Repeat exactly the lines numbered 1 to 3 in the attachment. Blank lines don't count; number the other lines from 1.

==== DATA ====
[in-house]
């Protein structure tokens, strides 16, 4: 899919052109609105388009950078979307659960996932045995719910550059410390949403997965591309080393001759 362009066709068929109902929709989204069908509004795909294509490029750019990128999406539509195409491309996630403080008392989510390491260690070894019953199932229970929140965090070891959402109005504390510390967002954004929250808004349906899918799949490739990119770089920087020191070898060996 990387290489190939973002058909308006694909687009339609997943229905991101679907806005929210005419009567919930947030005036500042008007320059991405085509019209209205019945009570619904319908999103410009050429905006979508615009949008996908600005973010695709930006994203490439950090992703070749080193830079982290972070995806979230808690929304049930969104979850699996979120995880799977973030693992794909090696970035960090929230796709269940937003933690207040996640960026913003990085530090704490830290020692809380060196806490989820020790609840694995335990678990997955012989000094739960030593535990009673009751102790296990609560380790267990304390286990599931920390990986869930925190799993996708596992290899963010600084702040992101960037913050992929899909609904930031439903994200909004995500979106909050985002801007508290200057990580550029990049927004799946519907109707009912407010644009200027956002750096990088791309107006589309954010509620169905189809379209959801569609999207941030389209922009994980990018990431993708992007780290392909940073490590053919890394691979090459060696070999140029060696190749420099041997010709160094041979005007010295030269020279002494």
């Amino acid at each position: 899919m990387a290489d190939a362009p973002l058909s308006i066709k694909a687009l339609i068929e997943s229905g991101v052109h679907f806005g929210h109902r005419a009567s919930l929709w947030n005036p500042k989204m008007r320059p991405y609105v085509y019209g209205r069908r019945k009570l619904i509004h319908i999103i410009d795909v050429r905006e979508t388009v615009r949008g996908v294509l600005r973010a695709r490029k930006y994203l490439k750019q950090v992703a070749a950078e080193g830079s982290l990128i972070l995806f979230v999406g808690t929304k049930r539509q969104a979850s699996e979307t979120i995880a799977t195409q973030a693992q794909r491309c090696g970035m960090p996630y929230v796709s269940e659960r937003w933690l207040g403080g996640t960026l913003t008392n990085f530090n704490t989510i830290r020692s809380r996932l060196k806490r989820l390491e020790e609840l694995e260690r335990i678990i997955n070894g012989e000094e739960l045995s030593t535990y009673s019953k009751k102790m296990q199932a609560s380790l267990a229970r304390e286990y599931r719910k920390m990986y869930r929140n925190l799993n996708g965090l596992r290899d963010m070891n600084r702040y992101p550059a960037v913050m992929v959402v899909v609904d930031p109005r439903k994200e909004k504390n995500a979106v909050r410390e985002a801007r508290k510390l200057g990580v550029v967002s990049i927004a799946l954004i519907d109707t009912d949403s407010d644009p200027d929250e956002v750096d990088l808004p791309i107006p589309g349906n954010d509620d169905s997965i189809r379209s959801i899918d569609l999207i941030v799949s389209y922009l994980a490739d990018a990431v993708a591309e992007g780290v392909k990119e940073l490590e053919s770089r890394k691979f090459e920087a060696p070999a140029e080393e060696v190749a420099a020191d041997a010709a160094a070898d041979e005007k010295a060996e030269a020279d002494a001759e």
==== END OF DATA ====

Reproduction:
[in-house]
């Protein structure tokens, strides 16, 4: 899919052109609105388009950078979307659960996932045995719910550059410390949403997965591309080393001759 362009066709068929109902929709989204069908509004795909294509490029750019990128999406539509195409491309996630403080008392989510390491260690070894019953199932229970929140965090070891959402109005504390510390967002954004929250808004349906899918799949490739990119770089920087020191070898060996 990387290489190939973002058909308006694909687009339609997943229905991101679907806005929210005419009567919930947030005036500042008007320059991405085509019209209205019945009570619904319908999103410009050429905006979508615009949008996908600005973010695709930006994203490439950090992703070749080193830079982290972070995806979230808690929304049930969104979850699996979120995880799977973030693992794909090696970035960090929230796709269940937003933690207040996640960026913003990085530090704490830290020692809380060196806490989820020790609840694995335990678990997955012989000094739960030593535990009673009751102790296990609560380790267990304390286990599931920390990986869930925190799993996708596992290899963010600084702040992101960037913050992929899909609904930031439903994200909004995500979106909050985002801007508290200057990580550029990049927004799946519907109707009912407010644009200027956002750096990088791309107006589309954010509620169905189809379209959801569609999207941030389209922009994980990018990431993708992007780290392909940073490590053919890394691979090459060696070999140029060696190749420099041997010709160094041979005007010295030269020279002494």
């Amino acid at each position: 899919m990387a290489d190939a362009p973002l058909s308006i066709k694909a687009l339609i068929e997943s229905g991101v052109h679907f806005g929210h109902r005419a009567s919930l929709w947030n005036p500042k989204m008007r320059p991405y609105v085509y019209g209205r069908r019945k009570l619904i509004h319908i999103i410009d795909v050429r905006e979508t388009v615009r949008g996908v294509l600005r973010a695709r490029k930006y994203l490439k750019q950090v992703a070749a950078e080193g830079s982290l990128i972070l995806f979230v999406g808690t929304k049930r539509q969104a979850s699996e979307t979120i995880a799977t195409q973030a693992q794909r491309c090696g970035m960090p996630y929230v796709s269940e659960r937003w933690l207040g403080g996640t960026l913003t008392n990085f530090n704490t989510i830290r020692s809380r996932l060196k806490r989820l390491e020790e609840l694995e260690r335990i678990i997955n070894g012989e000094e739960l045995s030593t535990y009673s019953k009751k102790m296990q199932a609560s380790l267990a229970r304390e286990y599931r719910k920390m990986y869930r929140n925190l799993n996708g965090l596992r290899d963010m070891n600084r702040y992101p550059a960037v913050m992929v959402v899909v609904d930031p109005r439903k994200e909004k504390n995500a979106v909050r410390e985002a801007r508290k510390l200057g990580v550029v967002s990049i927004a799946l954004i519907d109707t009912d949403s407010d644009p200027d929250e956002v750096d990088l808004p791309i107006p589309g349906n954010d509620d169905s997965i189809r379209s959801i899918d569609l999207i941030v799949s389209y922009l994980a490739d990018a990431v993708a591309e992007g780290v392909k990119e940073l490590e053919s770089r890394k691979f090459e920087a060696p070999a140029e080393e060696v190749a420099a020191d041997a010709a160094a070898d041979e005007k010295a060996e030269a020279d002494a001759e």